Environment

Aug 13, 2014 8:32 PM by Andy Koen

Pueblo solar project will be largest east of the Rockies

PUEBLO - One of the largest solar energy projects in the US is closer to becoming a reality in Pueblo. The Board of County Commissioners voted this morning to approve land use for a 120 megawatt solar farm near the Comanche Generating Station.

The project is a cooperative effort between Community Energy Solar, SunEdison and Xcel energy and will utilize as many as 450,000 photovoltaic modules producing enough power for up to 31,000 homes.

Sam Sours, Regional Development Director for Community Energy Solar said the size of the project sets is apart.

"It's a huge project for us, for Colorado, for Pueblo," Sours said. "One hundred twenty megawatts will be the largest project east of the Rockies for a photovoltaic system."

The solar modules will be manufactured by SunEdison. The company's development manager Mark Alexander said Pueblo is well suited from an engineering standpoint because of the regular sunshine and access to Xcel energy's power grid via the Comanche plant.

"Part of what makes this a workable feasible project is that we're next to one of the larger plants in Colorado, the Comanche Plant, and so our infrastructure needs are really right there," Alexander said.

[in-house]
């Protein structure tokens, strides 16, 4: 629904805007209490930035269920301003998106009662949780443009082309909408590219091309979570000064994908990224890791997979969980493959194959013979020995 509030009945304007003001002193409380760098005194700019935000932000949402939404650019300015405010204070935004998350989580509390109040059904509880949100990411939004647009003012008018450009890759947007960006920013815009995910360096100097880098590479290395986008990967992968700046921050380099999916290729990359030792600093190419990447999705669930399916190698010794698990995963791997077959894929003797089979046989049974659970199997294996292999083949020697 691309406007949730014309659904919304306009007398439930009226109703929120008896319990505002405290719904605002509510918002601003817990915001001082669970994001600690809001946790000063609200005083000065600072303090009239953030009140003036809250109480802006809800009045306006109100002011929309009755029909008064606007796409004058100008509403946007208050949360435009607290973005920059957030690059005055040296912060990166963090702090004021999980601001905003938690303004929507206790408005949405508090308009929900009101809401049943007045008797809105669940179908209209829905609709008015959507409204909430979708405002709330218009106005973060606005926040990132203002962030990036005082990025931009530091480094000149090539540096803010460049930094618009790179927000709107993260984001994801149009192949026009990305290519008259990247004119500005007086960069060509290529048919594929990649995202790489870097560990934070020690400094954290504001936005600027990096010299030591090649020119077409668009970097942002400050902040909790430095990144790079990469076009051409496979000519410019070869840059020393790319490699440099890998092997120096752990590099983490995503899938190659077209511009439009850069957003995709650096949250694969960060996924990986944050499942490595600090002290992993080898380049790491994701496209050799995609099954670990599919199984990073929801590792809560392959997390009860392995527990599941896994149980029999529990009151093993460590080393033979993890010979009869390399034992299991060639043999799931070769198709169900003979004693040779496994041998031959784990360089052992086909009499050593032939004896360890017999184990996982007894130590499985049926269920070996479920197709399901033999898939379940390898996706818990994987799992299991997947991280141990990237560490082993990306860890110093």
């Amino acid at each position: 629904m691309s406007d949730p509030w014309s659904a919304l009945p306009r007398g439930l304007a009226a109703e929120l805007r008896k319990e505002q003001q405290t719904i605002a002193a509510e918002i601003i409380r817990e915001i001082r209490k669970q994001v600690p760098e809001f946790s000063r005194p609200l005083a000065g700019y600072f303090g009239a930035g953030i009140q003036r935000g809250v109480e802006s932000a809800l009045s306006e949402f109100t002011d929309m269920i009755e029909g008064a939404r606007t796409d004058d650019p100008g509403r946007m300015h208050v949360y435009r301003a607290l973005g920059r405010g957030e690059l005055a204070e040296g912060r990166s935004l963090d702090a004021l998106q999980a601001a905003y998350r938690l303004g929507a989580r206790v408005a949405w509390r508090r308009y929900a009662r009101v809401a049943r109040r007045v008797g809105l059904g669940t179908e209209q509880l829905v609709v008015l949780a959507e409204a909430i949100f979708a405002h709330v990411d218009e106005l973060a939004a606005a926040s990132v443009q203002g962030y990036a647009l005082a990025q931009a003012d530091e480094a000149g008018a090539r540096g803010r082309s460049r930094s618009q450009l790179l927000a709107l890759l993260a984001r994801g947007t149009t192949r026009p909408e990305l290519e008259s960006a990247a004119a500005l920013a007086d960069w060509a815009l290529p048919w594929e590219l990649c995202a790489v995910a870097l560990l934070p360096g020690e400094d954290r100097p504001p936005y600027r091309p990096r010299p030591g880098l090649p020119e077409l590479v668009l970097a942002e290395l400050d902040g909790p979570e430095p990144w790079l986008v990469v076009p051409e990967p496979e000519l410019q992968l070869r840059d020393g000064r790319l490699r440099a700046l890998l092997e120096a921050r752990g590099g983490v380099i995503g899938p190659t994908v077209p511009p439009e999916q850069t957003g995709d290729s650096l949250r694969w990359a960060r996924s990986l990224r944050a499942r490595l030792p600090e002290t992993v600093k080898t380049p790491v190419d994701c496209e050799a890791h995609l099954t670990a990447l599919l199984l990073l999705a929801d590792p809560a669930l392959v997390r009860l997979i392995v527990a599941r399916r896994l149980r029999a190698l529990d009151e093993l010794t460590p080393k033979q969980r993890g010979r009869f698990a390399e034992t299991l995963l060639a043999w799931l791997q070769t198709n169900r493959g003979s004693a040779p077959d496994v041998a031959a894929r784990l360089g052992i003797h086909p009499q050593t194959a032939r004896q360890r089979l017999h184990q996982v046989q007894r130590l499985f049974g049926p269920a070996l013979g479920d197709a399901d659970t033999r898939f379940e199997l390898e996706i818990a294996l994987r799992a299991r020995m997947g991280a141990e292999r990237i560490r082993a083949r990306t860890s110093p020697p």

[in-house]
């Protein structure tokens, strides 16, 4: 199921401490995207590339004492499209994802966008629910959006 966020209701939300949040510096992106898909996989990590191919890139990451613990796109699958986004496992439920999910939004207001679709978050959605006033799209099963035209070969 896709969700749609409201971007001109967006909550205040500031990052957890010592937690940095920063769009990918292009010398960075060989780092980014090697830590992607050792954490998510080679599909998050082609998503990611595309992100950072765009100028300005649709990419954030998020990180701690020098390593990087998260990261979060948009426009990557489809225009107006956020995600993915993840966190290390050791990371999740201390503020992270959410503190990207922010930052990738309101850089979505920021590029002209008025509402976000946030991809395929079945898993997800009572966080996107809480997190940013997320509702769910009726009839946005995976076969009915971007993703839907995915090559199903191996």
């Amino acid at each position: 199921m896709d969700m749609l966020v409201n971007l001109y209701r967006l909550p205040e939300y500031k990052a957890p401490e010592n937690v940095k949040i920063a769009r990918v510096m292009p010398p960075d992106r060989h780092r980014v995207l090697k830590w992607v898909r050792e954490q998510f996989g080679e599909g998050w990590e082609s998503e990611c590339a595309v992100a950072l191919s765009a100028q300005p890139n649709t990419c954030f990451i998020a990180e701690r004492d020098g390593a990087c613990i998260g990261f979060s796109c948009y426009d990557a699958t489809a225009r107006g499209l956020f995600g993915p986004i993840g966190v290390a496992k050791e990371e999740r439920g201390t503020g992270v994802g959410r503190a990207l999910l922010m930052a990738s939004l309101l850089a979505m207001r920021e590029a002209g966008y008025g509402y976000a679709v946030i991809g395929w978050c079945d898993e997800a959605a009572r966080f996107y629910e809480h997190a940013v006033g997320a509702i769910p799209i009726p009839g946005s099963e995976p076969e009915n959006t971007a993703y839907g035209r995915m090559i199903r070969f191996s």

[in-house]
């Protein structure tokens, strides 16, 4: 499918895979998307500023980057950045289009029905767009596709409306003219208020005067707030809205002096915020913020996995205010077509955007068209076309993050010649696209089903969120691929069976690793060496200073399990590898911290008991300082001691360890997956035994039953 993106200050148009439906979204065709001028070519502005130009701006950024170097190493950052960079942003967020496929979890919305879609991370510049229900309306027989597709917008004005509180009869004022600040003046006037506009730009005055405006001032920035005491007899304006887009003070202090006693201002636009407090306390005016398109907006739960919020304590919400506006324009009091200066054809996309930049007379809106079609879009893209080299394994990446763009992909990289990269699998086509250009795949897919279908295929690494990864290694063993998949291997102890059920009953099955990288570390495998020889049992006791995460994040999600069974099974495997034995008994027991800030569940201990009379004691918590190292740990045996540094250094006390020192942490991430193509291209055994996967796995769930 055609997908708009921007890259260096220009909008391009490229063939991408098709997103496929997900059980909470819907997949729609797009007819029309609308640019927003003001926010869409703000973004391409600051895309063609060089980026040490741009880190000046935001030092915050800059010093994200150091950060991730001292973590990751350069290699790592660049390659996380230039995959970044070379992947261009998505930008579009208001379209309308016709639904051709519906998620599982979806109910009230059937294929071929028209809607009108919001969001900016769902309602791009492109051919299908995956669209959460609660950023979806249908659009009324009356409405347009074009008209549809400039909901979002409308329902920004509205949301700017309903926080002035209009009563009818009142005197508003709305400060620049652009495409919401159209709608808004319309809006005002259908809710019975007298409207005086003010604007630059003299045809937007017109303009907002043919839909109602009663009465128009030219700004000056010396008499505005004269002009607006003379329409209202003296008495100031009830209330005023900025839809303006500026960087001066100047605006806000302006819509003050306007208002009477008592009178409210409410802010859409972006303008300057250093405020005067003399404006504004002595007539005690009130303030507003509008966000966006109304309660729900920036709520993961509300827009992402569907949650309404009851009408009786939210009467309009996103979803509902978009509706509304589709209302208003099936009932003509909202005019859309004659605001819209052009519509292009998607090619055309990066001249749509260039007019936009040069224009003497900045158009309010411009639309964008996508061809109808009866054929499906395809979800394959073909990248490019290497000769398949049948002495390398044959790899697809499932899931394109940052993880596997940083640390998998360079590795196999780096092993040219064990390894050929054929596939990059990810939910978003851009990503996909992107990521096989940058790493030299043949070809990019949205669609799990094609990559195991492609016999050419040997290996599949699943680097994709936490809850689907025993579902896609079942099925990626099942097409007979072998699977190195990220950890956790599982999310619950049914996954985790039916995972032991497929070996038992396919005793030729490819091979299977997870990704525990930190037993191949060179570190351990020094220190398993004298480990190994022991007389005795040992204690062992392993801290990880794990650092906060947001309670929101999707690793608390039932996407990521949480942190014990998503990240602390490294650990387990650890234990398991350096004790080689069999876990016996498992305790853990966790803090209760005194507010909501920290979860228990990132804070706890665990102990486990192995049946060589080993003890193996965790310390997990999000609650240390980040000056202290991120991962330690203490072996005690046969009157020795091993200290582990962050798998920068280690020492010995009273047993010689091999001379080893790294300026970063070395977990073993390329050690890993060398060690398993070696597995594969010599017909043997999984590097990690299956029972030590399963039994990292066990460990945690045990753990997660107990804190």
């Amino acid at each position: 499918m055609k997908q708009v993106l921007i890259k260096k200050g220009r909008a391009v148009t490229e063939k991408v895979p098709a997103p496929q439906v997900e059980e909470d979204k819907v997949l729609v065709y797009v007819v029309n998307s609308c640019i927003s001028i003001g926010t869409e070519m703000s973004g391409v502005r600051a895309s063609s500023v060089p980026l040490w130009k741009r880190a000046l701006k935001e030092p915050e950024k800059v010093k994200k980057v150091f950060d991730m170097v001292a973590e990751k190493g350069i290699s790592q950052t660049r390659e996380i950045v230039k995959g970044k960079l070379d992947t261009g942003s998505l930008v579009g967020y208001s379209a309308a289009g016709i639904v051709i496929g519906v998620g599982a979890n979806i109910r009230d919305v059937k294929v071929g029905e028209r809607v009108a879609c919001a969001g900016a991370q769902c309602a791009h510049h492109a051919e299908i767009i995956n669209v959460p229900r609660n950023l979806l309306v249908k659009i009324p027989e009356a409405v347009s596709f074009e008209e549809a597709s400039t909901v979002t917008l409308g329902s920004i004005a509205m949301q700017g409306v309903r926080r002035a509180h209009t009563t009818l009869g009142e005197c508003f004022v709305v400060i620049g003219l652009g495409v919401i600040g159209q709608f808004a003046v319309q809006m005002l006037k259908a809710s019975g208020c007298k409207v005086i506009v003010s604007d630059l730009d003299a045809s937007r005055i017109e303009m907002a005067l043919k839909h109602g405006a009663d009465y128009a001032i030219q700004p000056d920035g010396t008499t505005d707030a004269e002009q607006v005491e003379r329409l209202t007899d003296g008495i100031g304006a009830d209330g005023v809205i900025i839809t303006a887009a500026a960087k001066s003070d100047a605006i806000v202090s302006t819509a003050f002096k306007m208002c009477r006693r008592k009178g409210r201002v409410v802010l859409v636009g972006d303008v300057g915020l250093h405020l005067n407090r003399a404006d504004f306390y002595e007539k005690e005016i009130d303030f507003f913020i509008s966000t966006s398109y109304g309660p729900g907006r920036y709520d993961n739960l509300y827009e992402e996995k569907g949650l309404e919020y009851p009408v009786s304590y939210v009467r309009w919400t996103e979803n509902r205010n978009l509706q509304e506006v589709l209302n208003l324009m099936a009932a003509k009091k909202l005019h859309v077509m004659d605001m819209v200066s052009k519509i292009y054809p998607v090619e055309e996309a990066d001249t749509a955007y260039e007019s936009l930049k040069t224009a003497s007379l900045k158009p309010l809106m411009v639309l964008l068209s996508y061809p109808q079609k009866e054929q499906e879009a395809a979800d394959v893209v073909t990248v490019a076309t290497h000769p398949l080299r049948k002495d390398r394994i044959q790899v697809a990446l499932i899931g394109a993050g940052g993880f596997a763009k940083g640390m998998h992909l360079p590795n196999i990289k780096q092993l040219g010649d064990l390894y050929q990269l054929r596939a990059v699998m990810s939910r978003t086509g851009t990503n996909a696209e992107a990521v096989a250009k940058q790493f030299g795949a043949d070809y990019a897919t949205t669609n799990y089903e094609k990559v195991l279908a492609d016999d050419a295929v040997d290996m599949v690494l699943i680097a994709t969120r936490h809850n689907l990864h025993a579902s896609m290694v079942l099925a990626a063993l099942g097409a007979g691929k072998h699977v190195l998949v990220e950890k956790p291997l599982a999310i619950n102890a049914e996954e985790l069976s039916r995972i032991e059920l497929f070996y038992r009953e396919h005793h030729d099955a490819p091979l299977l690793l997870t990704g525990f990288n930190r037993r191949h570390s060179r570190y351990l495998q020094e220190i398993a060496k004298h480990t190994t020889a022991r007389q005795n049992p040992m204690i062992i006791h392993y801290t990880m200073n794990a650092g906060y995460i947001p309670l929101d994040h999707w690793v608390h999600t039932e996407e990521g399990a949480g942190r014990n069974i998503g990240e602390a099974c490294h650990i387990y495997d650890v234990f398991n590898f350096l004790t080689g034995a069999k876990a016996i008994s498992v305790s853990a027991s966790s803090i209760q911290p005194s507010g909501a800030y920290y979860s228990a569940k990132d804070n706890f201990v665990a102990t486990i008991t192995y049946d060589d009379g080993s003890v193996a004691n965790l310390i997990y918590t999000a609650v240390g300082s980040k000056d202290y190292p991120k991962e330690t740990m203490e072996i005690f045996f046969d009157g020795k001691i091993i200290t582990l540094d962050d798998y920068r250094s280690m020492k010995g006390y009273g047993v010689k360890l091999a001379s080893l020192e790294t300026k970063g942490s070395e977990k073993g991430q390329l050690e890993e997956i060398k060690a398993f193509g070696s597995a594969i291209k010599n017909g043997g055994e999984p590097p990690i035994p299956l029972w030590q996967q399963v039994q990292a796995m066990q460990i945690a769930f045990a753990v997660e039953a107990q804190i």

It's a big win for Pueblo County which will benefit from the jobs created during the nine months of construction.

"At the peak we hope that there's as much as 300 folks that are working on the project," Sours said.

County Commissioner Sal Pace points out the company wasn't lured here by the economic development incentives.

"They're not asking for any cash handouts or tax breaks, in stark contrast they said they want to pay their full taxes and they'll start adding to the property tax rolls once they start producing energy in 2016," Pace said.

The only draw back is that none of that renewable power will be fed to homes in Pueblo. With the exception of the Evraz Rocky Mountain Steel Mill, all of Xcel's power generated in Pueblo goes over the grid to Denver. It's an arrangement Pace hopes will eventually change.

"I'm hopeful in the future we can look at Xcel providing energy to Black Hills so we can lower our energy rates here in Pueblo."

The companies hope to break ground on the project next summer.

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